The Byzantine text-type is one of the several text-types used in New Testament textual criticism to describe and group the manuscripts of the Greek New Testament. This text-type is characterized by its prevalence in the Byzantine Empire from the mid 5th century onwards, which explains its name. It is sometimes referred to as the Majority Text or the Constantinopolitan Text because of its widespread use in the Byzantine world, including Constantinople. The Byzantine text-type is notable for its consistency, with very few variations among its manuscripts. It also contains a number of unique readings that are not found in other text-types, suggesting that it may have had its own line of transmission separate from other text-types. However, the Byzantine text-type is generally regarded as a later development in the transmission history of the Greek New Testament, and many scholars believe that earlier readings are more likely to be preserved in the other text-types, such as the Alexandrian and Western text-types. As a result, the Byzantine text-type is often viewed as less valuable for reconstructing the original text of the New Testament.
The Alexandrian text-type is one of the three major text-types of the Greek New Testament, alongside the Western and Byzantine text-types. The Alexandrian text-type is named after Alexandria, Egypt, which was a center of learning and Christian scholarship in the early centuries of the Christian era. The Alexandrian text-type is generally considered to be the oldest and most reliable text-type of the New Testament, with many scholars believing that it represents the text closest to the original autographs. This text-type is characterized by its brevity, clarity, and often elegant Greek style. Alexandrian manuscripts tend to be earlier and more carefully copied than Byzantine manuscripts, and they often omit or harmonize difficult or redundant passages. Some of the oldest and most significant manuscripts that belong to the Alexandrian text-type include over 140 NT papyri manuscripts, Codex Sinaiticus, Codex Vaticanus, and Codex Alexandrinus. In addition to these early manuscripts, many later manuscripts also belong to the Alexandrian text-type, and this text-type is also represented in many ancient versions and patristic quotations.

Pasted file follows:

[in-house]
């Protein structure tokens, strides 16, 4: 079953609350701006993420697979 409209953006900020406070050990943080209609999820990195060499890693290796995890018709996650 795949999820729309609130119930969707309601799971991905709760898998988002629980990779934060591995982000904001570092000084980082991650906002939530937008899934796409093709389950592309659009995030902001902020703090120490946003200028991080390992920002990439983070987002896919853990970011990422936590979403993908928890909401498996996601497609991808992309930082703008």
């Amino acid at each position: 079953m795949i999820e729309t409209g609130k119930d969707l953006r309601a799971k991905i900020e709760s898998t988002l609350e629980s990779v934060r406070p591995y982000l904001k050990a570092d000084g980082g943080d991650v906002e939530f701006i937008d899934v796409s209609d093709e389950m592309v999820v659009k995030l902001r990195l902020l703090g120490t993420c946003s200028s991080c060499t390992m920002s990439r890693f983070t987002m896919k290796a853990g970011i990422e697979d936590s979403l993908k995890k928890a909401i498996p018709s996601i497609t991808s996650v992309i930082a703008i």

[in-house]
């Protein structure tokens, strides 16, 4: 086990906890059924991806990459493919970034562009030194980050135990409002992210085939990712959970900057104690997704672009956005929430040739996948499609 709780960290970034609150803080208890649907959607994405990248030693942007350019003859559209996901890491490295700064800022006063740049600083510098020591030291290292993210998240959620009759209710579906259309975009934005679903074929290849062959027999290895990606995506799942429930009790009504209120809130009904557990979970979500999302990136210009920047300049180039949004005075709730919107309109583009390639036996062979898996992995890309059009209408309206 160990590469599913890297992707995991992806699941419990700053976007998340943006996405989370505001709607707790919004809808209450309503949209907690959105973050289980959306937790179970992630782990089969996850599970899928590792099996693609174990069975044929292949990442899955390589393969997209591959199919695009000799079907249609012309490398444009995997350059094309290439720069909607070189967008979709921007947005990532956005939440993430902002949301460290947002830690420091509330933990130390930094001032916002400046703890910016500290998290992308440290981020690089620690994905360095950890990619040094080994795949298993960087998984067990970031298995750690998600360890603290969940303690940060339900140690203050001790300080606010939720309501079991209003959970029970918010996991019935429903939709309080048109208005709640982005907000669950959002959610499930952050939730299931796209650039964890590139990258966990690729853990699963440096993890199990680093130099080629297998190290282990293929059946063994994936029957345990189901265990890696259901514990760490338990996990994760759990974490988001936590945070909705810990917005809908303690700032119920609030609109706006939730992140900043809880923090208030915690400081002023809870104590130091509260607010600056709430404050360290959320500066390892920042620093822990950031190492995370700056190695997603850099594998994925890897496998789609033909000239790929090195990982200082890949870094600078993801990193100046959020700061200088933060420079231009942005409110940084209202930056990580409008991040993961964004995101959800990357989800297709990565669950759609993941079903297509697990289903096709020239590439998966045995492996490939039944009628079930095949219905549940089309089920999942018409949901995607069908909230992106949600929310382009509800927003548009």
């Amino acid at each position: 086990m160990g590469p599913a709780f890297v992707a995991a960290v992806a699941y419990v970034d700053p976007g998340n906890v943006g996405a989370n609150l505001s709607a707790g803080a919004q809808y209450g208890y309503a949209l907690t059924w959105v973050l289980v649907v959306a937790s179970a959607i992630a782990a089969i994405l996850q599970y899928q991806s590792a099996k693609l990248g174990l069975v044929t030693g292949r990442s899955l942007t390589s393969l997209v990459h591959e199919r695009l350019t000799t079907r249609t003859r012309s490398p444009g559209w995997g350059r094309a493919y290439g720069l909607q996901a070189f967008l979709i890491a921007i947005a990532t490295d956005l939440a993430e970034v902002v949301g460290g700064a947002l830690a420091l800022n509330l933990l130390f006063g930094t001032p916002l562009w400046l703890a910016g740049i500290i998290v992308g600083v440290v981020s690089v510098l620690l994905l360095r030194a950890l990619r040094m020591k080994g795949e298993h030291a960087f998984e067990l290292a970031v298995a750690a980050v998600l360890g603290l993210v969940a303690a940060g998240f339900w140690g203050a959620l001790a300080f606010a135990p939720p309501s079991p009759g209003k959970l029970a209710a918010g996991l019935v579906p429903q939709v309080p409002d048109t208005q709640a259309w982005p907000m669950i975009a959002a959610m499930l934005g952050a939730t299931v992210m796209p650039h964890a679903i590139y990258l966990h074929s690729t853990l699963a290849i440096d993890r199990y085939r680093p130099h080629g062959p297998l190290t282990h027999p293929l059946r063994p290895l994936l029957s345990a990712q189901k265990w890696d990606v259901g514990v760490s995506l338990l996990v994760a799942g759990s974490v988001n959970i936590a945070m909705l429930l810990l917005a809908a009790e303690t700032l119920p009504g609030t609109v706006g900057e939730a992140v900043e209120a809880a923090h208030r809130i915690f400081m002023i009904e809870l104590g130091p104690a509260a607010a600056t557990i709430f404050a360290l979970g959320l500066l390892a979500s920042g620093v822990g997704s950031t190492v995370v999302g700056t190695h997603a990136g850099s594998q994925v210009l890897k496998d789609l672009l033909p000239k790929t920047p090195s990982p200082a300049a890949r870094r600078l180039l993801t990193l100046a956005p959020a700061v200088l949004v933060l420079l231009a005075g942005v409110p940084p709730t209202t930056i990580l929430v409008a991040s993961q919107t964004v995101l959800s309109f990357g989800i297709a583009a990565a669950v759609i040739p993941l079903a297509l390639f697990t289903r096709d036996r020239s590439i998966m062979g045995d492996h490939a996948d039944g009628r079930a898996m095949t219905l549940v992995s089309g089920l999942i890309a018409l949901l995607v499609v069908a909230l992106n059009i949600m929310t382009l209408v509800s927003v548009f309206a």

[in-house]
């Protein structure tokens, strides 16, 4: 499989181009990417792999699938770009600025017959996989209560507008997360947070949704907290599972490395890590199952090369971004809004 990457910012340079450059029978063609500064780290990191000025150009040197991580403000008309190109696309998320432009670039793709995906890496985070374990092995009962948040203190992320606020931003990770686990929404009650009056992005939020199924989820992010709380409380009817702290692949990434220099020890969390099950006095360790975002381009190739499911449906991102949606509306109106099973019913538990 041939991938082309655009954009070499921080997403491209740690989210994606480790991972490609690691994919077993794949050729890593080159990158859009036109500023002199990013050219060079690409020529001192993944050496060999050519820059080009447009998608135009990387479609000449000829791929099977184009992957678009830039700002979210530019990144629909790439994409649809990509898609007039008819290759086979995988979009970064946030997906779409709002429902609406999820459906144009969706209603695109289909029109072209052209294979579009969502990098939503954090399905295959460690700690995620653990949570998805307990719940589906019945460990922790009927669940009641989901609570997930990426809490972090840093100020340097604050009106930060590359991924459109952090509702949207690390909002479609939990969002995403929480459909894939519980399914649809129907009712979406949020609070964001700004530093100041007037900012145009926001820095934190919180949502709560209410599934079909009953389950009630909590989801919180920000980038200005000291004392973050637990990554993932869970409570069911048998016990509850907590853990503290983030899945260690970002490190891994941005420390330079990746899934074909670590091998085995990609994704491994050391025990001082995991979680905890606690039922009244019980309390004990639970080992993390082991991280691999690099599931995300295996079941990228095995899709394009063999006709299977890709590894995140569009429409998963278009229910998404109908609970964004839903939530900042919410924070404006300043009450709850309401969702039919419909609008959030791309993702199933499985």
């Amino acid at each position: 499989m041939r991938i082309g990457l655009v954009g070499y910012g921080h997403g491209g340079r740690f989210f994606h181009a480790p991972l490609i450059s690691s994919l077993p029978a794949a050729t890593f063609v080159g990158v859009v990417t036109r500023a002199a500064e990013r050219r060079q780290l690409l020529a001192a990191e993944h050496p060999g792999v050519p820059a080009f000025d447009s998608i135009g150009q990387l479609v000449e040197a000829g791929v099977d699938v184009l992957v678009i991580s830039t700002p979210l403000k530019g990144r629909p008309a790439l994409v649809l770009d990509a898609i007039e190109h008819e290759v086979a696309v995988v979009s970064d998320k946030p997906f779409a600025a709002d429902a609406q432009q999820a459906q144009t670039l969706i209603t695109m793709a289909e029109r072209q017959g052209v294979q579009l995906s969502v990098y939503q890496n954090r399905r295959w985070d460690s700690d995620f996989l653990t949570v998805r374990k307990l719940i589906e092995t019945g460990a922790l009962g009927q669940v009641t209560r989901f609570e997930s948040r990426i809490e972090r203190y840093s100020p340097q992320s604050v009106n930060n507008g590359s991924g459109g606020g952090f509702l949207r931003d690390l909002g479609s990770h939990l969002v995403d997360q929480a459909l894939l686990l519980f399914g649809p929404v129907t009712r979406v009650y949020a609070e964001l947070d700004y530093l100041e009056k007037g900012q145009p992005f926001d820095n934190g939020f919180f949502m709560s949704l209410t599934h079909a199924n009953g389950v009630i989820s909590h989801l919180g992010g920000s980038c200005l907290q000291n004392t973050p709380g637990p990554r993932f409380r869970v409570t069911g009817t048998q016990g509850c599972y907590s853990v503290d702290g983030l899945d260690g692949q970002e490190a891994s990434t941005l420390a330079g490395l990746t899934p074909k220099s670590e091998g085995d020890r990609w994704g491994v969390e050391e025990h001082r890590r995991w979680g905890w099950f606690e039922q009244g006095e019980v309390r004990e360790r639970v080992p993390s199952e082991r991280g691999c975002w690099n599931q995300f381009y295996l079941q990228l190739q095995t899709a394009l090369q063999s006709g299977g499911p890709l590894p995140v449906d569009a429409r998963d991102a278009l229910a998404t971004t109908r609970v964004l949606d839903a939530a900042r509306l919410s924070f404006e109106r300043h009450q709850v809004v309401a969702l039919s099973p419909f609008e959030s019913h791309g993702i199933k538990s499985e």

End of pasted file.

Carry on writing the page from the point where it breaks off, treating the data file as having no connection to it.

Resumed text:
In the world of textual criticism, there are different goals pursued by scholars of the Old Testament and the New Testament. Most New Testament textual critics seek to recover the original text of the New Testament to a large degree. On the other hand, some Old Testament textual critics generally avoid the phrase “original text” and believe that only a form of the text somewhat removed from the original (if there was one) is all that can be recovered and sought. Some Old Testament textual critics who pursue an “original text” understand the term nuancedly.
The existence of multiple literary editions of a text raises questions about which one is original, authoritative, and which should be the focus of the text-critical enterprise. The authority issue is not a text-critical question but a theological decision. The question of originality regarding literary editions is a question about the relative age of one edition in comparison with others. However, age is not the only issue, as the issue of canon is both a historical and a theological matter.